Journal of the australian naval

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Pago 22 - Novombor 86 Journal ot the Australian Naval Institute

The Policy Commmunlty

This policy community is extensive. It consists of the following principal groups:

  • the Government — as noted above, the Executive drawn from the majority party in the House of Representatives determines both the content and application of defence policy:

  • the Parliament — while the Parliament is largely controlled by the party having the majority in the House of Representatives, it is, mainly through its Committees, a significant contributor to the defence policy process;

  • the Public Service — because of its continuity and long-term involvement in the formulation and implementation of policy, the Public Service plays a leading role in the defence policy community. Apart from the Department of Defence, the Departments most directly involved include Prime Minister and Cabinet, the Treasury, Foreign Affairs. Finance, Special Minister of State. Housing and Construction. Aviation and Transport;

This is the military strategist with muscles like granite boulders the only thing he's missing, though is something twixt cap and shoulders

particular purposes (for example. Eltringham, Utz and Dibb in recent years), and members of the public at large who have individual views on many matters impinging on defence policy.

And heres the straiegic analyst

he has neither sword nor pistol

he walks around with a stoop, you see

because his balls are crystal

  • the Australian Defence Force (ADF) — as professionals with a direct and long-term stake in national defence, members of the Armed Services also play an important role in the formulation and implementation of defence policy, especially the latter. The ADF is the ultimate means of defending national objectives through the use of military force, and as such provides essential inputs into the policy process itself;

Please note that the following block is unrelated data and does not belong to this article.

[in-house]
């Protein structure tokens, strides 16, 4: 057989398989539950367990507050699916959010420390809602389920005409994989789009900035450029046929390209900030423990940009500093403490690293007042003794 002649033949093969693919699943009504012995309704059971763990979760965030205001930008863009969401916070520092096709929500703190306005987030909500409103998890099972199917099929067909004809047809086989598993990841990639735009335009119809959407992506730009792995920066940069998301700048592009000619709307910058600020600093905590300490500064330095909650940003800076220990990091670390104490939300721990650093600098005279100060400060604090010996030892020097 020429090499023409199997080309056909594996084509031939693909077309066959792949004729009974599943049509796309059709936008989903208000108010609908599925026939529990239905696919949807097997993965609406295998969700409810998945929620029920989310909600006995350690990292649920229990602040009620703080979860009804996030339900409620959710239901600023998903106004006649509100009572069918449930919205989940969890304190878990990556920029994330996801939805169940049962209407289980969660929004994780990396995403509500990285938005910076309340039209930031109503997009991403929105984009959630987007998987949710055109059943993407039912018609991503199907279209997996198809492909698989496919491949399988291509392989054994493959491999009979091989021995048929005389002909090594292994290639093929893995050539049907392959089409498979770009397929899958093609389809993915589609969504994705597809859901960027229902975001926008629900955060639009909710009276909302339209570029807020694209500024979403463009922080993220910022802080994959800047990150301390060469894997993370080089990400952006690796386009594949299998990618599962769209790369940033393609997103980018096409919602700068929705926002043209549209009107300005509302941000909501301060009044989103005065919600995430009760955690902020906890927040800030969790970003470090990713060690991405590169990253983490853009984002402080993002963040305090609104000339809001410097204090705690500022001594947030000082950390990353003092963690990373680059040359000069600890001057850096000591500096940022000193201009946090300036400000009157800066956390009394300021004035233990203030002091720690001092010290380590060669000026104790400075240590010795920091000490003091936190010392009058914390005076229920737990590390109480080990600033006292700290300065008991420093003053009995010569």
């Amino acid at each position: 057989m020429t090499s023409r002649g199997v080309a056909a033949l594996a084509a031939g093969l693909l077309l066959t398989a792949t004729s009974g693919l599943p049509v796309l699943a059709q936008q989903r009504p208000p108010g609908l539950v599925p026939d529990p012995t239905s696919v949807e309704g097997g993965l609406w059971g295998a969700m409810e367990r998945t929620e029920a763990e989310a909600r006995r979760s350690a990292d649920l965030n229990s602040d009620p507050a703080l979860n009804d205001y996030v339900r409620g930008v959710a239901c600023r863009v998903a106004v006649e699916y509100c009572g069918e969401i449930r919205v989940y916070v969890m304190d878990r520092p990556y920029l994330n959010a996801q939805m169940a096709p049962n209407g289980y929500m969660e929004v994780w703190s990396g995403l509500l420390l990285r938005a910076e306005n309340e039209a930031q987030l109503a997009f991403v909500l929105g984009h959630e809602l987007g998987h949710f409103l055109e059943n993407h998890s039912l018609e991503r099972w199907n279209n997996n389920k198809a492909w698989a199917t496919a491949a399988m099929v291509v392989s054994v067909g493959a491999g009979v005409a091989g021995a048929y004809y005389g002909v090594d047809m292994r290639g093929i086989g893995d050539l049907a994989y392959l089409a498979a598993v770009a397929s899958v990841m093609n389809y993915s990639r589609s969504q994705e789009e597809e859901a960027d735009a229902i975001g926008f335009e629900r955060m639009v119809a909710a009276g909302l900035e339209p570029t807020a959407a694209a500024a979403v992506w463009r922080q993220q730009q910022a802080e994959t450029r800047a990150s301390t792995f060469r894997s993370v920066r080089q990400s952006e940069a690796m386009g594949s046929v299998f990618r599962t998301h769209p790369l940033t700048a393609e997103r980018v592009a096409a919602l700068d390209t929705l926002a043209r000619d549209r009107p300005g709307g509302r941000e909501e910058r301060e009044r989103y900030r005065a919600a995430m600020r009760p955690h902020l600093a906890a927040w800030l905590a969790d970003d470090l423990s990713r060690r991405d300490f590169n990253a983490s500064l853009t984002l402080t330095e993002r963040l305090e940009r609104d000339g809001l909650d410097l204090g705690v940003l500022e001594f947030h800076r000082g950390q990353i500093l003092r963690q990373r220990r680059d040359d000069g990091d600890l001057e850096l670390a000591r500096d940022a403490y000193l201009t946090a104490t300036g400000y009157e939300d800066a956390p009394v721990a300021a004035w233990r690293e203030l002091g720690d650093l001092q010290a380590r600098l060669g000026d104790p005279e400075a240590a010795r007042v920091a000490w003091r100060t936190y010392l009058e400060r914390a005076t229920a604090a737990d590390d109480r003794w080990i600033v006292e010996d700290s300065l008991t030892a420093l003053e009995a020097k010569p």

• the 'public' — for want of a better term, the 'public' embraces a wide range of informed and trained policy operatives, including academics, journalists, political commentators, a wide range of pressure groups (for instance the RSL). specialist 'think tanks' and other mechanisms for consultation, together with other specialists who might be appointed for

But amongst these groups, the Defence Organization comprising the Department of Defence and the ADF exerts most influence on the policy process. Between them, these two groups formulate, develop and implement essential defence policy. Although they do not. in any final sense, decide defence policy, the Department and the ADF play such a crucual role in the policy process that without them a defence policy would not exist

The real significance of the roles played by the Department and the ADF is often misunderstood. It is sometimes the case that the civilians who constitute the Department of Defence regard the Servicemen who constitute the ADF as inept at analytical and abstract policy work. By the same token, members of the ADF may regard the civilians as being remote from the practicalities of defence. While the accompanying illustrations afford an amusing glimpse of the two stereotypes, it is fundamentally important that the civil servants and Service officers most closely involved in the development of defence policy avoid such stereotypes. The Department and the ADF play a joint role which, in the Australian environment, is absolutely essential to the orderly management of defence policy.

November 86, Journal ol the Australian Naval Instilule — Page 23

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